According to dealership parts records, Chrysler stores in the United States are ordering an average of about a dozen replacement Cherokee transmissions collectively per week under warranty.

The Cherokee is the first Chrysler vehicle to use the nine-speed transmission. The second, the 2015 Chrysler 200 sedan, began arriving in dealerships this month. Ultimately, Chrysler plans to spread the nine-speed across its lineup of fwd-based vehicles.

CEO Sergio Marchionne said last week that he was not concerned about the quality of the nine-speed automatic, and that it will get better.

"There are always teething issues with every transmission I've ever built, and I mean that literally," Marchionne told reporters at an event in Michigan. "We keep tuning the transmission more and more as we get more familiar with it.

"I'm never satisfied, but I think I'm OK with its application in the current car," Marchionne said. "It will get better six months from now, trust me."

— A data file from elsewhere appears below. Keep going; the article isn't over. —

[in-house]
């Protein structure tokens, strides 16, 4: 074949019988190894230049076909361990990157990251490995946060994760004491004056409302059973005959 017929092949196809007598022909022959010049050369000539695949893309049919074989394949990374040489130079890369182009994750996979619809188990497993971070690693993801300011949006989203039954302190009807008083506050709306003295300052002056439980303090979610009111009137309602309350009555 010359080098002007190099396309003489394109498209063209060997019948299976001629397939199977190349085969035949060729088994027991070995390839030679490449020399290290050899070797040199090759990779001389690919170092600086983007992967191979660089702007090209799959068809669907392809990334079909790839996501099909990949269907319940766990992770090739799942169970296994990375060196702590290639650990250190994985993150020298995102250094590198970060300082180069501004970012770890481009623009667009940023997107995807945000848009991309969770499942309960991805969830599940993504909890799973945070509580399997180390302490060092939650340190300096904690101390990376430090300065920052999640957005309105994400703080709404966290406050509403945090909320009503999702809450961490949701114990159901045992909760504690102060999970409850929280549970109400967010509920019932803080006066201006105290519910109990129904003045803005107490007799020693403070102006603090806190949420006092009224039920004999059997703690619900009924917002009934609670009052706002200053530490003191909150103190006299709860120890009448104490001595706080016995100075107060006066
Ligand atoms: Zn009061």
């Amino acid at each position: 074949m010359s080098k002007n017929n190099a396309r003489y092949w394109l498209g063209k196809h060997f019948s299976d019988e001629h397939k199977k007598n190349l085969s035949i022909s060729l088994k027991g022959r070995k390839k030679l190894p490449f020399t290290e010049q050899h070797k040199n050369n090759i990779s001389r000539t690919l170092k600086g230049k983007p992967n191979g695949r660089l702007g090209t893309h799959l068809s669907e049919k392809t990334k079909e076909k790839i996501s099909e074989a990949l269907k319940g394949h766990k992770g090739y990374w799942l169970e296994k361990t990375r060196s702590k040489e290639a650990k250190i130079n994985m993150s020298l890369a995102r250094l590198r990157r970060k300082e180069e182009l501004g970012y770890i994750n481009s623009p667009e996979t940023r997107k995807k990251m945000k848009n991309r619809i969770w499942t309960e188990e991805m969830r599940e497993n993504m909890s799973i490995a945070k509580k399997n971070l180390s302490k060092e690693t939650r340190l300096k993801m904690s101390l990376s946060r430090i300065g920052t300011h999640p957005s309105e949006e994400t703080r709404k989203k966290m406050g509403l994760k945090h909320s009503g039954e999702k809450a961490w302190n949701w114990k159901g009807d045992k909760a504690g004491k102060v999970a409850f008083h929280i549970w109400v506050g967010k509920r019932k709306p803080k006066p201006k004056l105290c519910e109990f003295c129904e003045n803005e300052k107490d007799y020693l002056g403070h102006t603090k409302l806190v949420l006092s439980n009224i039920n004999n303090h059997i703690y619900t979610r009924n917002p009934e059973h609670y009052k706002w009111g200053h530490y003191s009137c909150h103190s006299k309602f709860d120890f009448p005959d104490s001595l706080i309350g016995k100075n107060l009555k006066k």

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Wife has been driving her KL since 12/2/13 matched with the 3.2 V6 is sweet and powerful. 9-speeds is a lot of 'code' or options for the PCU to think about.
My '02 Corvette(C5) tranny would think for a second or two before it spewed H.P.s in mass doses, the C6 was far superior in that department.
I have found that a decisive foot allows for seamless acceleration, but a lighter foot you feel the 9 gears.....well really 8 as 9 is the hard gear to get into or stay.
FYI the 3.2L manages 271 HP and the gearbox makes it even quicker.
90% city driving for my wife and my leadfoot and it gets 22.5-23.5 all day.
It can get over 30 mpg with ease in the low to mid 60s.
Just sayin'....
 

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Thats a lot of city driving, would you guys ever consider getting a hybrid in the future? electric power in city driving is great